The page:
Are you acquainted with pork shoulder? No? Well then you're in the right place.
Cause if you do a smidgen of planning and pop this lovely hunk of meat into the oven or crock-pot early on in the day, by supper time you'll have a juicy, tender and flavorful meal with LOADS of leftovers.
This is perfect for the busy holidays, when you have errands to run and obligations to fulfill. Wouldn't you rather roast a large cut of meat for Sunday or Monday dinner then divvy out the remaining portions to use in multiple recipes throughout the week?
That's what I did a week ago and since then I've used the pork to make the following:
- cold and hot sandwiches
- carnitas tacos
- scrambled eggs
- pork stir-fry with lentils, brown rice and fresh veggies
- roasted pork, sausage and veggie soup
However, if you're looking for additional ideas, try:
- BBQ pulled pork sandwiches
- Pot Pies
- Pasta (Mac & Cheese, Butter Sauces, Tomato Sauces, etc.)
- Stuffed Peppers (Chile or Bell)
- Stuffed Acorn Squash
That said, cooking a pork shoulder—no matter which method you choose—is an easy, inexpensive way to feed yourself and/or family for damn near a whole week. The larger the piece, the more meat it will yield, so keep that in mind. Many recipes call for a 3-4 pound shoulder, but if you want to use the meat all week long, choose a 8-9 pound cut.
Other things to keep in mind are the price per pound, the specific cut and whether it is bone-in or boneless. Keep an eye out for sales at your local market.
The specific cut I chose was a pork shoulder arm roast. I've used a Boston butt before, as well. Either way, I don't pretend to be a meat expert, so if you'd like to learn more about different cuts, check out this site.
As for bone-in versus boneless, using a bone-in cut cooks the meat faster since the bone's exposed to the oven, but also tucked inside the meat, causing it to cook faster on the inside. That means a shorter cooking time, (which I prefer).
Plus, if you're like me, you can save the large roasted bone with tidbits stuck to it for making meat stock or pork soup.
Method 1: Crock-Pot Pork Shoulder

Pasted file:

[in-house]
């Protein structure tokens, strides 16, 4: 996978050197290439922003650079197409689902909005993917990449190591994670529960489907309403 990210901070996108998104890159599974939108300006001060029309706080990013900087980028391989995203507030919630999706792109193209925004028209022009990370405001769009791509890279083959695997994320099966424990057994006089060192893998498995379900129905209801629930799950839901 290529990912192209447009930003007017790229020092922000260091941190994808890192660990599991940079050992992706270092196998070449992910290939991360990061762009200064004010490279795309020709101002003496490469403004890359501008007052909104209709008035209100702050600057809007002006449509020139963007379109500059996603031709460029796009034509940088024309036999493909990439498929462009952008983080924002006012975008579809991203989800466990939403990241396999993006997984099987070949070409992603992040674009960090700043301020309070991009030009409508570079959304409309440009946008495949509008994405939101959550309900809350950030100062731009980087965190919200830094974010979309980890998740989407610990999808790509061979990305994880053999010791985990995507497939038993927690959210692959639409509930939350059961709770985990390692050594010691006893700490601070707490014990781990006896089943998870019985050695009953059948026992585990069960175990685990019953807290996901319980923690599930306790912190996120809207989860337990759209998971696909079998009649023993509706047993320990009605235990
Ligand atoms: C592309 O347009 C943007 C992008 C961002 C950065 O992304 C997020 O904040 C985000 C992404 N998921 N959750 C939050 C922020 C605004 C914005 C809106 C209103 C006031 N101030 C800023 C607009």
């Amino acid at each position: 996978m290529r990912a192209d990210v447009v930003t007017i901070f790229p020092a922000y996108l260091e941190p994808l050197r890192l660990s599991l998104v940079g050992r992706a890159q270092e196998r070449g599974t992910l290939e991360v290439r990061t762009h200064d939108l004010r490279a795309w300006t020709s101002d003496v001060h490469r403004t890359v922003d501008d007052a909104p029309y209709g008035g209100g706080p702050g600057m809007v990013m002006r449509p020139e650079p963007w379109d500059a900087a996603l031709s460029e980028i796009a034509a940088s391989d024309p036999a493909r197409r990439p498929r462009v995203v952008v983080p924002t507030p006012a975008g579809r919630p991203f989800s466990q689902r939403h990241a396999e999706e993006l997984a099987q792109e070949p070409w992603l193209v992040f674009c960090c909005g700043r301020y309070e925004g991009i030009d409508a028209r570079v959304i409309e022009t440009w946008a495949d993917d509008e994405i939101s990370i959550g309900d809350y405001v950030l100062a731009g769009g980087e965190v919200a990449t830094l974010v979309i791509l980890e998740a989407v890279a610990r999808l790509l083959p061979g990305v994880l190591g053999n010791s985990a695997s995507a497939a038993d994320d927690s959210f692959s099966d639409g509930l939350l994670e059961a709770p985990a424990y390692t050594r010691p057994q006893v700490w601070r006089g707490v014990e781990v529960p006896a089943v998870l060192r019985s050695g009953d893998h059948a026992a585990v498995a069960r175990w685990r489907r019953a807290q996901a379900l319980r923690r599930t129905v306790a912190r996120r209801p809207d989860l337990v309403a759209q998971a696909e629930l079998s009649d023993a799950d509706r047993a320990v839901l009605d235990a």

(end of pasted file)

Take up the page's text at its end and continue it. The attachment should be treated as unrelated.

Serves: 4-6+ (depends on weight & if it's boneless)
4 lb bone-in pork shoulder (try to use antibiotic free, humanely raised if possible)
Splash of your favorite cooking oil (get my favorite brand of EVOO here)
1 1/2-2 tablespoons bacon grease (optional)
8 cloves garlic, peeled and diced
1/2 yellow onion, peeled and diced
1 can (4 oz) roasted green chiles, undrained (learn how to roast your own)
1/2 cup low-sodium homemade chicken or meat stock
1 lime, juice only
1/4 cup of orange juice (optional)
Spice Rub, mixed (see recipe below)
—add one heaping teaspoon of each of the following ingredients and mix together—
sea salt (I recommend Pink Himalayan, Celtic or Utah sourced salt)
organic raw sugar
ground cinnamon (optional)
rimmed baking sheet or very large bowl (for shredding)
Pull the pork shoulder out of the fridge, unwrap, rinse off, then pat dry. Turn your slow-cooker on low. Add a splash of the cooking oil and the bacon grease (optional). While that is melting, peel and dice the garlic and onion, then add to the crock-pot, along with the can of hatch chiles (undrained). Combine all the spices together in a bowl. Cut the pork shoulder into two equal sized pieces (avoid the bone) and rub both pieces all over with the spice mixture. Place the pork fat side up into the crock-pot. Pour in the chicken broth, making sure not to pour directly on the pork (you don't want to wash off the spices). Cut a lime in half, squeeze the juice from both halves into the slow-cooker, then add the orange juice. Place the lid on the crock-pot and only lift it off occasionally to readjust and baste the pork. Either cook on low for 6-8 hours, on high 3-4 hours or until the pork is fully cooked through, falling off the bone and easily shreddable. Make sure to check it every few hours if it's on high. Some crock-pots cook faster than others. When it's done, remove from the juices, shred the pork, then place back into crock-pot to keep the meat moist. Alternately, you can remove it from the slow-cooker and pour some of the juice onto the meat.